Why shouldn’t you call them jambands? I’ll tell you why. That one measly, two-syllable word is enough to reduce an ensemble of musicians, a lifetime of ambition and talent, miles of roads and buckets of sweat, to nothing, dust, a scowl of disgust. It is a magic word, a spice so piquant that a pinch of it is enough to pollute an entire meal. So don’t call them jambands. Besides, the jamband label ignores the nearly hundreds of musical styles that the scene encompasses. This compilation disc is meant to be an invitation, meant to be handed to those people who make puking sounds when they hear that terrible word. Now they may better understand what it is that uproots thousands of people a year so that they may lose themselves in sonic scribbling. “Here,” it pleads, “give us a chance.”
All of the 12 bands profiled on Jams Vol. 1 have something going for them. Whether it’s being from California, having played with Carl Denson or having a kickin’ horn section, each track is an intoxicating exploration of one of the many divergent paths of the jamband scene. The opening and easily the most danceable track on the disc is Particle’s “Kneeknocker.” The band calls its sound “space porn,” and that is about as good a description as you’re going to get; high-frequency synth screams undulate over a too-funky-for-life guitar riff. You can almost see the insect eyes, the tentacles, the bulbous heads, all bumpin’ and grindin’ hot and sweaty. Some groups incorporate sounds that one would not ordinarily associate with a jamband, like the vibraphone on Giant People’s “What the Funk?” and the Middle Eastern flavoring of Beanstalk’s “Evil Cathedral.” Most detractors complain about jambands being too spacey. It is a reasonable complaint, and while some jambands will let you tumble headlong into the abyss, The Waz’s “Freshouttabedlook,” keeps you in its orbit by alluding to and then plunging into James Brown’s “Sex Machine.” Boston’s Addison Groove Project provides the album’s most all-out, booty-shaking, not-a-care-in-the-world track, “Beat Me ’Til I’m Blue.” That’s what this music is, fun in the face of everything, indefinable and ever-changing. And “Jam Vol. 1” is an accurate representation of the talent and diversity of the scene.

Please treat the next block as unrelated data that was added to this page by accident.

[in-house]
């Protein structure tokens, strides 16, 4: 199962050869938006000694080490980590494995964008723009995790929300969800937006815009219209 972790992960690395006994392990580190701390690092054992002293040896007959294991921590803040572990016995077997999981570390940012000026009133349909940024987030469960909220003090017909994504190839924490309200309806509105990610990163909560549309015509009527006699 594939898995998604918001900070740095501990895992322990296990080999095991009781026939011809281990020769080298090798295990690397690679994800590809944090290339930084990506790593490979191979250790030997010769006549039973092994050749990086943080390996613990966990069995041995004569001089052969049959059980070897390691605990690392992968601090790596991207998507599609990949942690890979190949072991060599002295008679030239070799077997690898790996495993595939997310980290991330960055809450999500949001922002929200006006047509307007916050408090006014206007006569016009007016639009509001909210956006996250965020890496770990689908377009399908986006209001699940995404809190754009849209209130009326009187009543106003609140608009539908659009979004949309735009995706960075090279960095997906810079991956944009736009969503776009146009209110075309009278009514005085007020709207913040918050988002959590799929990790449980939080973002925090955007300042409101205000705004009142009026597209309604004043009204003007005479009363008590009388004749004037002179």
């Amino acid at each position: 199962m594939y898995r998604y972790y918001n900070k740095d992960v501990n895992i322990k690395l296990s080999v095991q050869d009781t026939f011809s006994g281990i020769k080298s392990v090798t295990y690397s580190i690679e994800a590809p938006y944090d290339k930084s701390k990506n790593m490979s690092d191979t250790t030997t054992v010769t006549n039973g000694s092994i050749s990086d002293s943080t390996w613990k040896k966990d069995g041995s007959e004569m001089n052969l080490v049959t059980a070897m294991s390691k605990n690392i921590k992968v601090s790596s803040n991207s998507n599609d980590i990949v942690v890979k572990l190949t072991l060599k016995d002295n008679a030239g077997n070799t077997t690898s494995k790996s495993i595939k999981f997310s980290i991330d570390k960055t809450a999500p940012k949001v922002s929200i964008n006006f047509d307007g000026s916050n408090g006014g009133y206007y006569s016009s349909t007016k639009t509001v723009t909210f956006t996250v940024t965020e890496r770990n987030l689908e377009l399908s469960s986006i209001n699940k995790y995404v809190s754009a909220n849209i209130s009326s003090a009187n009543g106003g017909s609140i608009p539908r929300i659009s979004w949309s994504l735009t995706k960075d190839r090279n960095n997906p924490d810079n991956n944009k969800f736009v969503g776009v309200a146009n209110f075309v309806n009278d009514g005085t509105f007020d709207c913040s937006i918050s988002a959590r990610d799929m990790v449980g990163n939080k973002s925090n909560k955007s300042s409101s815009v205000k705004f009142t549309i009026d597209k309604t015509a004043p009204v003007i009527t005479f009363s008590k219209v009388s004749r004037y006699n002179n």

E-mail Joshua Gross at email@example.com.